Climbers . . . this ones for you!

Following the warmer weather ( and the rain finally clearing up) it seems like a great time to discuss shoulder injury and pain in climbing now that the conditions seem just right! Physio Kirsten is an avid climber, when she isn’t treating our incredible clients you will most likely find her on a rock wall somewhere, or scaling the cliffs at Kangaroo Point in Brisbane. 

Kirsten has given us her top tips for climbers, and sat down to let us know about shoulder injury and how physiotherapy can help.

One of my favourite things about treating climbers is that we are super keen on figuring out why things are happening and how we can self treat ourselves to keep climbing. 

Where does shoulder pain come from?

With shoulder pain there are several things to consider. We always want to assess the neck and thoracic spine as pain can commonly originate at these areas. Looking at both the spine and shoulder positioning with movement and climbing often will highlight a dysfunction in the movement. This dysfunction at the joints can lead to nerve irritation or compound soft tissue injuries of the muscle, tendons or labrum.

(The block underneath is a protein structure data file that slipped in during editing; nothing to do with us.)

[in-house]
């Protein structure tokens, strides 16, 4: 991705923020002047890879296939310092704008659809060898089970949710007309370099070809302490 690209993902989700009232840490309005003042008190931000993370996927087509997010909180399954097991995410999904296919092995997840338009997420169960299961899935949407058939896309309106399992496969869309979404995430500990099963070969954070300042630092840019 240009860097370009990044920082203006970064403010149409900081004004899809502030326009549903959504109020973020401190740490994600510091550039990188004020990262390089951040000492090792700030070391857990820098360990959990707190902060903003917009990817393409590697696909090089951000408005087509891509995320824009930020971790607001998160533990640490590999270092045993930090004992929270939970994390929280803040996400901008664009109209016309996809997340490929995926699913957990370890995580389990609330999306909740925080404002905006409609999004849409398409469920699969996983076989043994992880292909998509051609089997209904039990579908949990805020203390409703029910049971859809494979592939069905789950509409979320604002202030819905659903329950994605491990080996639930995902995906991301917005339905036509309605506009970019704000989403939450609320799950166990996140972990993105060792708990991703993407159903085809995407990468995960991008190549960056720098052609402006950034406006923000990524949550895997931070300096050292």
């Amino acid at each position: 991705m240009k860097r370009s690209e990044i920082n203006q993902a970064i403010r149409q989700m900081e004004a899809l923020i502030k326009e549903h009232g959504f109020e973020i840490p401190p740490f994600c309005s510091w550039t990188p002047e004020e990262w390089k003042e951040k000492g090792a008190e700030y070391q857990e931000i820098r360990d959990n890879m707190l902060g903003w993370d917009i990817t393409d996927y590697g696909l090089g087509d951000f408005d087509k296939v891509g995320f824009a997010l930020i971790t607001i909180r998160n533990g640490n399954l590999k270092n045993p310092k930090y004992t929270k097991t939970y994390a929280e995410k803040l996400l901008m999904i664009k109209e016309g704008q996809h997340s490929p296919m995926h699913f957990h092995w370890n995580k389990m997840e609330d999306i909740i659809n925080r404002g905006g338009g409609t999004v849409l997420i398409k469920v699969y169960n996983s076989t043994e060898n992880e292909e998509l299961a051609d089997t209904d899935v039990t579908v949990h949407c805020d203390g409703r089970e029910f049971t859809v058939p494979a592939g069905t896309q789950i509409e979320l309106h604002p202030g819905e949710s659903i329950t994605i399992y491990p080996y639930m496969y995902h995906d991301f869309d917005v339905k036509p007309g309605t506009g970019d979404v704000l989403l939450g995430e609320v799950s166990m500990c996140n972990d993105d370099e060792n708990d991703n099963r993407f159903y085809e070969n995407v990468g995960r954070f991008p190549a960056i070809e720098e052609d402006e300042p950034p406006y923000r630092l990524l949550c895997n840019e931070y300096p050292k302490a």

Treatment for Climbing Shoulder Injury/ Pain

Often treatment will involve the physiotherapist treating the joint dysfunction, nerve irritation, the soft tissue injury and work on correcting the dysfunctional movement.

There are some common areas that frequently need physiotherapy treatment in climbers. In general we need to treat some area in the neck and thoracic joints with manual therapy, strengthen the rotator cuff, middle and lower traps, serratus and lats as well as lengthen the pecs, biceps and lats and train appropriate neck and shoulder positioning for climbing and belaying.

Strengthening antagonist muscles and training should be done in good positioning and control so that:

1. when climbing in not the most ideal positions at least some of the positioning training will transfer and

2. We aren’t overloading ourselves in poor positions leading to injury

Treatment areas and proper cueing are very specific to the individual and often we as climbers deal with some level of pain until it gets to the point we can’t continue climbing. The key to quick recovery is catching the issue early, booking in with a professional who can assess where and what your pain is coming from and start treating what is specific to you.

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